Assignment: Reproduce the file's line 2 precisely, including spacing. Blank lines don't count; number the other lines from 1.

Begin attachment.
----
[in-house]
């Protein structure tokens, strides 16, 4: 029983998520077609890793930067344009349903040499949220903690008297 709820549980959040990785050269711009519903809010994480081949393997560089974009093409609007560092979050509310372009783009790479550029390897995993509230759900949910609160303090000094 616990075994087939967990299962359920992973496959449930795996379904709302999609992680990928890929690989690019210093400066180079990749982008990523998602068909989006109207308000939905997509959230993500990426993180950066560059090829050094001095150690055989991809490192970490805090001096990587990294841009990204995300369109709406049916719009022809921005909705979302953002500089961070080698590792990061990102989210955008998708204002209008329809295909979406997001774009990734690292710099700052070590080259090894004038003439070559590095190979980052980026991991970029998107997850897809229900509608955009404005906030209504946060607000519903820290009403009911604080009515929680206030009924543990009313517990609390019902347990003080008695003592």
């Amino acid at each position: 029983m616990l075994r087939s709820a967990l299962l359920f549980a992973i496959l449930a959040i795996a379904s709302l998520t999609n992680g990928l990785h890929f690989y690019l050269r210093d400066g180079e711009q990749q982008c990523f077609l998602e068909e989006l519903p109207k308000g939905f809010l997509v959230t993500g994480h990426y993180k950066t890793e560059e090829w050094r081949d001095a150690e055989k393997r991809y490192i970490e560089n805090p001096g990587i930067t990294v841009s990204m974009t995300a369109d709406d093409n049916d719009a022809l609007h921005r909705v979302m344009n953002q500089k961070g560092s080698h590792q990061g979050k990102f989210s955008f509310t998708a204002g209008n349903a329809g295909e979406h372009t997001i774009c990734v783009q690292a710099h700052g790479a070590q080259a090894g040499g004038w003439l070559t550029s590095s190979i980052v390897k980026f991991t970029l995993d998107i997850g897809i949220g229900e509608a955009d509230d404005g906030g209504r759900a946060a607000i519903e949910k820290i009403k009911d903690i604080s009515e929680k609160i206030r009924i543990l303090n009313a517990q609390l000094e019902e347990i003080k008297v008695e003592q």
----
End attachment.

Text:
């Protein structure tokens, strides 16, 4: 029983998520077609890793930067344009349903040499949220903690008297 709820549980959040990785050269711009519903809010994480081949393997560089974009093409609007560092979050509310372009783009790479550029390897995993509230759900949910609160303090000094 616990075994087939967990299962359920992973496959449930795996379904709302999609992680990928890929690989690019210093400066180079990749982008990523998602068909989006109207308000939905997509959230993500990426993180950066560059090829050094001095150690055989991809490192970490805090001096990587990294841009990204995300369109709406049916719009022809921005909705979302953002500089961070080698590792990061990102989210955008998708204002209008329809295909979406997001774009990734690292710099700052070590080259090894004038003439070559590095190979980052980026991991970029998107997850897809229900509608955009404005906030209504946060607000519903820290009403009911604080009515929680206030009924543990009313517990609390019902347990003080008695003592």